Sometimes you read things online and they sound good.
But that is until you try to figure out how to do them.
One of the best sounding pieces of advice given to poker players is to engage in more poker practice and to learn the art of visualization.
If you have no idea what the heck the art of visualization is, you won’t know where to begin.
If you look it up online you will find a lot of stuff about visualizing happy little lives and peace on Earth, which won’t get you too far in a round.
So how do you use the art of visualization with poker practice?
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First, learn what poker practice is
One of the things it is easy to confuse is what is meant by poker practice.
Just playing a ton of games and losing (or winning) doesn’t count as practice – that counts as playing.
With poker practice the purpose of you sitting down to the round isn’t to try and win; it’s to try and understand the game better.
Good poker practice begins with friendly games.
Maybe not so friendly, it’s a good idea to throw some games into the mix with people willing to critique your tells and play as well.
There are a lot of advanced players who are more than willing to do this for you.
Once you start to get a good round of poker practice going in your routine, it’s time to work in the art of visualization.
The art of visualization
As hippy-dippy as it sounds, the art of visualization is exactly about imagining life the way you want it to be.
Studies have shown that if you can imagine something as being true, you are more likely to do all sorts of conscious and subconscious things to make what you imagine a reality.
So when you are practicing the art of visualization, what you are really doing is imagining yourself playing poker and winning.
But it goes beyond that.
One of the secrets to winning any poker game is to know the hand that beats what hand.
It is difficult to master the betting rounds sequence of in a game but relatively not difficult to learn.
The distribution of hands represent the distribution of the hands your opponent is credited with, and as it is not easy to absolutely determine what your opponent has, you should put him on the range of likely hands.
For instance, it may be assumed that an opponent who is just betting is very likely to have Ax, QJ, KQ, JT or any pair between 22 and 88.
If you are a beginner at visualization, you could start with small bets, and after becoming an expert at reading the hands of opponents, you could move up to $20/40 or maybe $15/30.
As the game is getting to the stage where real experts could be interested in placing bets, being careful is a necessity to prevent losing more than you had bargained.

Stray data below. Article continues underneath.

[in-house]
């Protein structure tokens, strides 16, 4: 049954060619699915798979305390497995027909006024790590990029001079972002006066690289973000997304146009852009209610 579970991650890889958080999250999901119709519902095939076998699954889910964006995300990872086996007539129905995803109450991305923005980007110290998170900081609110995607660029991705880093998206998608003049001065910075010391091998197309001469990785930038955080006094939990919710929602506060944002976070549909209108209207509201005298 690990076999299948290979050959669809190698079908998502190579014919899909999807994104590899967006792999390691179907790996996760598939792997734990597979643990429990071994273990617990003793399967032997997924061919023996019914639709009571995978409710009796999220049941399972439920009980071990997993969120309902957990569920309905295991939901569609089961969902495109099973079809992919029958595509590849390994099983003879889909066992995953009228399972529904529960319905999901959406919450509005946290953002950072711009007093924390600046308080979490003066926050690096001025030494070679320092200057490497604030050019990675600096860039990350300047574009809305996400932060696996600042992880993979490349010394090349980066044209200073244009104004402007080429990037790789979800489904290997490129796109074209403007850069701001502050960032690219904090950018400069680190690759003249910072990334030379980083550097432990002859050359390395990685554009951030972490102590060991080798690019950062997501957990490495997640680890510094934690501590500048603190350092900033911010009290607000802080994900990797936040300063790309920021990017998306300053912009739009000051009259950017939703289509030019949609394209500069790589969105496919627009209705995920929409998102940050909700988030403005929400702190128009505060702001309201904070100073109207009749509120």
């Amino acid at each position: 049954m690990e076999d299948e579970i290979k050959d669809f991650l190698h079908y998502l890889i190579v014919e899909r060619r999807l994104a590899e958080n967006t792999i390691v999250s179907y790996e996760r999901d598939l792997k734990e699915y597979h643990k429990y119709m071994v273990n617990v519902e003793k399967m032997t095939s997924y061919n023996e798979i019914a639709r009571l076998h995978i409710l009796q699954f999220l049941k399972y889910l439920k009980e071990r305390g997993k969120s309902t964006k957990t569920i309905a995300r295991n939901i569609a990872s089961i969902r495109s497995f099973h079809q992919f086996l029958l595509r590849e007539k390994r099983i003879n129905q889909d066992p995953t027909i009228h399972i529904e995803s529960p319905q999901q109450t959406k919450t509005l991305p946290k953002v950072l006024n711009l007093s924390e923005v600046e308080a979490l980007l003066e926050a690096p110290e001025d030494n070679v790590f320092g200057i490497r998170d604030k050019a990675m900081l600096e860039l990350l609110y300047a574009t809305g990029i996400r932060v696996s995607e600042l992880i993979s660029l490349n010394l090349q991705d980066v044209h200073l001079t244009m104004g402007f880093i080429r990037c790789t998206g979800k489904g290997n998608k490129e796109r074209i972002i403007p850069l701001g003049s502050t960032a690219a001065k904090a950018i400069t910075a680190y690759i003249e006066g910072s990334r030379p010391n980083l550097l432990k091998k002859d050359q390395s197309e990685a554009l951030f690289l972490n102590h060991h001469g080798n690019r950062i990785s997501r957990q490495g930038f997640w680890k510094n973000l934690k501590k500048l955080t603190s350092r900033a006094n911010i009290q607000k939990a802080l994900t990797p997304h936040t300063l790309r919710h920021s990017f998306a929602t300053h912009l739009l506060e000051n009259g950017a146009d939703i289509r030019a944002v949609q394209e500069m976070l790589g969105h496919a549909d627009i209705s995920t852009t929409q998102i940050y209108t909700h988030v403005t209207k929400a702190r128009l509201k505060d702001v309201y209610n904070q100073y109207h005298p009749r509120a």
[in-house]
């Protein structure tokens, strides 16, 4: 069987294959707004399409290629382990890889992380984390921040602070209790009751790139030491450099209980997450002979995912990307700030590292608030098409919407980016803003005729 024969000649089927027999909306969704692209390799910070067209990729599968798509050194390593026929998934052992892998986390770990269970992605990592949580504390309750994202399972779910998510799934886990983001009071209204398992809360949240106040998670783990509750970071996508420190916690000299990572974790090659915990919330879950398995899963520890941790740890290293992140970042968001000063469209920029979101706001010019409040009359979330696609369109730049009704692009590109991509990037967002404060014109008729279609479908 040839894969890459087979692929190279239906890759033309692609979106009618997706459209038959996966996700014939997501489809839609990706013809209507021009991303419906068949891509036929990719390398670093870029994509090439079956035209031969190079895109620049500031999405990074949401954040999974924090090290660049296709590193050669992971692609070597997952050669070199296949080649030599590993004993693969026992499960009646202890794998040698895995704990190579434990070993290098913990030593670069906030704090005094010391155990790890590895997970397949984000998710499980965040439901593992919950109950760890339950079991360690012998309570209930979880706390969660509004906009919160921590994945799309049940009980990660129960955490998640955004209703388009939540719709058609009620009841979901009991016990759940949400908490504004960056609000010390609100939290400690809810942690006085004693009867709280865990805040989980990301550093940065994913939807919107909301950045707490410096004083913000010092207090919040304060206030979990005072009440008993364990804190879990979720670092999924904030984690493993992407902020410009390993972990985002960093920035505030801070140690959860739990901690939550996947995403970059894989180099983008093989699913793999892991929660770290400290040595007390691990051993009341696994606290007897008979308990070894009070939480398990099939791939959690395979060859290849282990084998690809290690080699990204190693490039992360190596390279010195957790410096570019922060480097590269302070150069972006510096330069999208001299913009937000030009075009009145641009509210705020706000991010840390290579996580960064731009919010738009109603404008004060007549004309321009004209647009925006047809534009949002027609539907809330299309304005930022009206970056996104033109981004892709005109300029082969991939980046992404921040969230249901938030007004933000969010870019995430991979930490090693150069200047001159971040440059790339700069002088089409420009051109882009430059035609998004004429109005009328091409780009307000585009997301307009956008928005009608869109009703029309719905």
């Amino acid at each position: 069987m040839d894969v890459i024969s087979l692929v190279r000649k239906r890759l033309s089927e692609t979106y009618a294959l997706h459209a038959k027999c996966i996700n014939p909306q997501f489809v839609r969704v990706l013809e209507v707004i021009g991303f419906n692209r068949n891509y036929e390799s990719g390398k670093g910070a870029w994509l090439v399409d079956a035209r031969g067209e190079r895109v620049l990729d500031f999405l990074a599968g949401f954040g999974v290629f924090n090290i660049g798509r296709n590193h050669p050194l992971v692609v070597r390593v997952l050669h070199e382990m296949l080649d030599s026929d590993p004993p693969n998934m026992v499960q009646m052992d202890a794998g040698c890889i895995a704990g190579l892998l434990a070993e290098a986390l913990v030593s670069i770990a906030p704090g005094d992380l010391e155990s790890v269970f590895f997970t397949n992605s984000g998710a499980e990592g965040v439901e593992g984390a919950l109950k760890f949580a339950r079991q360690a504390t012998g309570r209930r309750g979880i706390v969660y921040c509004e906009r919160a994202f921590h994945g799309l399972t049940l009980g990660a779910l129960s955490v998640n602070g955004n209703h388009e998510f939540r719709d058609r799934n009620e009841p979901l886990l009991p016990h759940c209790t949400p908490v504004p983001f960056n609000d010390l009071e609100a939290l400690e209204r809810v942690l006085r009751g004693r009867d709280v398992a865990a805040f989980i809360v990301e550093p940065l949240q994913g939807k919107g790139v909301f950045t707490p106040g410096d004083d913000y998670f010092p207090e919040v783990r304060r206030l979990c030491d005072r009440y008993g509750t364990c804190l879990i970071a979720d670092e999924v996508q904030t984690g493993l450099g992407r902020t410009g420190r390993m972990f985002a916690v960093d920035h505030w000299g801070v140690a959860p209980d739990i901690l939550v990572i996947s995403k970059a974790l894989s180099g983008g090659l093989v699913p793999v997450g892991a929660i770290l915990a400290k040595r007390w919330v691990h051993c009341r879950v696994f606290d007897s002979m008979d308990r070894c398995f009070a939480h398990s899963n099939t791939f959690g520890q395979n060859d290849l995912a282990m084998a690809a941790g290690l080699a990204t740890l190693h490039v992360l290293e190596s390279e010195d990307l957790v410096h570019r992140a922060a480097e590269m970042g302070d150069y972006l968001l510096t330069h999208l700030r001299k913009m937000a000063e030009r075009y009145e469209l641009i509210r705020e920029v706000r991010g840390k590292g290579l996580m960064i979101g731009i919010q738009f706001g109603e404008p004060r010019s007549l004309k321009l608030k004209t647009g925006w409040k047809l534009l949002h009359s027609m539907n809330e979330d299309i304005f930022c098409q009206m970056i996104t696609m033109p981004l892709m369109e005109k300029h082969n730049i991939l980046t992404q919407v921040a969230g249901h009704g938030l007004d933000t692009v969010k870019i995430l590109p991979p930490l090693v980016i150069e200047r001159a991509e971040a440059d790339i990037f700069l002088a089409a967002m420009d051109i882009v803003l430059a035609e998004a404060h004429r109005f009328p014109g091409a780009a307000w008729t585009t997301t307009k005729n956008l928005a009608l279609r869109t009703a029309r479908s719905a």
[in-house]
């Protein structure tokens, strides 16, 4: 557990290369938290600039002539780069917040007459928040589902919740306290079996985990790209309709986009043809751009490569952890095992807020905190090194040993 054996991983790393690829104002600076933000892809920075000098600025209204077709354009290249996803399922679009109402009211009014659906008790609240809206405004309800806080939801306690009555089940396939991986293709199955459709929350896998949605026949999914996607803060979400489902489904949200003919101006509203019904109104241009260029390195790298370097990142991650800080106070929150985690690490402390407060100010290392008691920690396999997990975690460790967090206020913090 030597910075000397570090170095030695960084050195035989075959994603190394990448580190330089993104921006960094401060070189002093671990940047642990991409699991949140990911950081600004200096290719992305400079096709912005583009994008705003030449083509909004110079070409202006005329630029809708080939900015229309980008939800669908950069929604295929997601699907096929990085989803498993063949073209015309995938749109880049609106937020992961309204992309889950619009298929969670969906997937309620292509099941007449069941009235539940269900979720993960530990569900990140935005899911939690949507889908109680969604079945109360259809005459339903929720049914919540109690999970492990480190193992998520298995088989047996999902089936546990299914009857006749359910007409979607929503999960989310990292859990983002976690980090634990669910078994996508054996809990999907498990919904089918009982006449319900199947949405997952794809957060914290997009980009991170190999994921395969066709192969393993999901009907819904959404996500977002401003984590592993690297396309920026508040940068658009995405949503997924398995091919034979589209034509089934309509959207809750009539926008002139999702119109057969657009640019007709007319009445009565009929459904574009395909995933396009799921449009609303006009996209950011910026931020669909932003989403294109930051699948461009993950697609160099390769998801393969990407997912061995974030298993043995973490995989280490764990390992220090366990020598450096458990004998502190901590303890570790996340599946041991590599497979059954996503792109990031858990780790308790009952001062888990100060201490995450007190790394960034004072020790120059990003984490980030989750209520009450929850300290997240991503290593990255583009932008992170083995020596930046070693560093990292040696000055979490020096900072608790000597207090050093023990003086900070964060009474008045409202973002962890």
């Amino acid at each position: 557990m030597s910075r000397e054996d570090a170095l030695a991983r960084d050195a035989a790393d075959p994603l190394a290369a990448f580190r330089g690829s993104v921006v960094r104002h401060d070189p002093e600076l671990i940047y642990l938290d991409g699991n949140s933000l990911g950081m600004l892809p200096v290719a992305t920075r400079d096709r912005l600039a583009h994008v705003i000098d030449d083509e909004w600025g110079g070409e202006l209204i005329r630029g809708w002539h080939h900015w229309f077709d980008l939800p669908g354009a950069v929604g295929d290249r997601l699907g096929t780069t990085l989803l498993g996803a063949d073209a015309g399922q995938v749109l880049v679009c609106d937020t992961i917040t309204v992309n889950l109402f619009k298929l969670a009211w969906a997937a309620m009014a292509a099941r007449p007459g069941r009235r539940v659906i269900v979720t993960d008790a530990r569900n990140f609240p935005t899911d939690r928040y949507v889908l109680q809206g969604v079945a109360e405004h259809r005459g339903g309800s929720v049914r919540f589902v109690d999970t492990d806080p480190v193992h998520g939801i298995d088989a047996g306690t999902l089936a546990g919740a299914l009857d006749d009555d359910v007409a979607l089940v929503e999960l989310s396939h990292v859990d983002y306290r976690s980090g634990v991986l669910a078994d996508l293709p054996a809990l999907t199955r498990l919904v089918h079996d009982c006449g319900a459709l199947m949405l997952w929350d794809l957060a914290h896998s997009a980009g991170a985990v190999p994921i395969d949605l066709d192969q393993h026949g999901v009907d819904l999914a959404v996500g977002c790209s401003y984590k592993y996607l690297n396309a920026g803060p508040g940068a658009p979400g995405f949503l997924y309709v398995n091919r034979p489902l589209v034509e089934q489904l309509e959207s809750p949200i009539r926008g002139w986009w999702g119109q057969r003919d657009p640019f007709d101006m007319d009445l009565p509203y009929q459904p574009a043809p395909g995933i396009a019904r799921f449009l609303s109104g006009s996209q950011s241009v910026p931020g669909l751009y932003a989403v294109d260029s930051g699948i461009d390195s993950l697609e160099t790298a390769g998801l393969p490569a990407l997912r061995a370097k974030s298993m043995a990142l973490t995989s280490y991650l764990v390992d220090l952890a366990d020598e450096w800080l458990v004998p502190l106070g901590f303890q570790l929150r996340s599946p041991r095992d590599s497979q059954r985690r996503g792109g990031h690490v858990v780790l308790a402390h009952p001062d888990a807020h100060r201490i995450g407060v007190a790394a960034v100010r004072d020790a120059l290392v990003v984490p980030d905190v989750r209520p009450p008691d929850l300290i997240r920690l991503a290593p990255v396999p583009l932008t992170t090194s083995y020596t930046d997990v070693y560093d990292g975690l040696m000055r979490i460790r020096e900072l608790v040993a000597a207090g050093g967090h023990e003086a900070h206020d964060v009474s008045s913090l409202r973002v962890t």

The reason is that as a poker player, your main goal is not to simply win lots of hands, but to win as much money as you could.
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After playing many deals, a player is said to be successful when he maximizes his winnings on the deals won, while minimizing his losses on the lost deals.
The mindset of quantity over quality is one of the mistakes beginners often make, and you should not be one of them.
Beginners make this mistake when it comes to multi-tabling.
The basic rule you should always follow is that for instance, playing averaging $20 per hour with 12 tables is much better than playing 20 tables and averaging $30 an hour.
If you really want to improve your skill, it is better to focus on the long-term benefits of playing higher stakes and being a better poker player, than the short-term benefits of playing the micro stakes and with high hourly rate.
You have to see yourself as the player you want to be
By visualizing how you appear in the context of playing poker, you can begin to master your tells and undue bad habits.
The more you can visualize yourself handling bad hands and monsters in a way that is calm and controlled, the more your brain will force you to act that way in real life.
You don’t even have to be playing an actual hand of poker to get this practice in.
You can visualize yourself playing while driving, on a break from work, or while you are pounding out some time on the treadmill.
The trick is to also visualize the positive reinforcement that comes at the end of acting the way you want.
In other words, visualize yourself winning with mastery, and then visualize enjoying the reward you want.